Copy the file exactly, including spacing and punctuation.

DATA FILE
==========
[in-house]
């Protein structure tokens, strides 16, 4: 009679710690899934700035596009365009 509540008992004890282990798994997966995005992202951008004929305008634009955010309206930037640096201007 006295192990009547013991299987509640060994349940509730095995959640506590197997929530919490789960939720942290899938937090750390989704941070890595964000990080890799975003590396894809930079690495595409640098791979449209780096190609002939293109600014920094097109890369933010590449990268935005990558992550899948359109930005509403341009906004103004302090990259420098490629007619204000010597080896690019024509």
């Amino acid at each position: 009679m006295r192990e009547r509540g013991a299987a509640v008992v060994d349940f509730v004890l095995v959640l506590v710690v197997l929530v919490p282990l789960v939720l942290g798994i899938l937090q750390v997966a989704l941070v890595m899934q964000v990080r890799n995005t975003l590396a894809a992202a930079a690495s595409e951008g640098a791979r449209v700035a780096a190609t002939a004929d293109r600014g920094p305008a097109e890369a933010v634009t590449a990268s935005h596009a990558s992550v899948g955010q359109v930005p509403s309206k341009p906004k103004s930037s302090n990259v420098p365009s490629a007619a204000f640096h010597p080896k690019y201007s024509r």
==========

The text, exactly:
[in-house]
């Protein structure tokens, strides 16, 4: 009679710690899934700035596009365009 509540008992004890282990798994997966995005992202951008004929305008634009955010309206930037640096201007 006295192990009547013991299987509640060994349940509730095995959640506590197997929530919490789960939720942290899938937090750390989704941070890595964000990080890799975003590396894809930079690495595409640098791979449209780096190609002939293109600014920094097109890369933010590449990268935005990558992550899948359109930005509403341009906004103004302090990259420098490629007619204000010597080896690019024509």
């Amino acid at each position: 009679m006295r192990e009547r509540g013991a299987a509640v008992v060994d349940f509730v004890l095995v959640l506590v710690v197997l929530v919490p282990l789960v939720l942290g798994i899938l937090q750390v997966a989704l941070v890595m899934q964000v990080r890799n995005t975003l590396a894809a992202a930079a690495s595409e951008g640098a791979r449209v700035a780096a190609t002939a004929d293109r600014g920094p305008a097109e890369a933010v634009t590449a990268s935005h596009a990558s992550v899948g955010q359109v930005p509403s309206k341009p906004k103004s930037s302090n990259v420098p365009s490629a007619a204000f640096h010597p080896k690019y201007s024509r």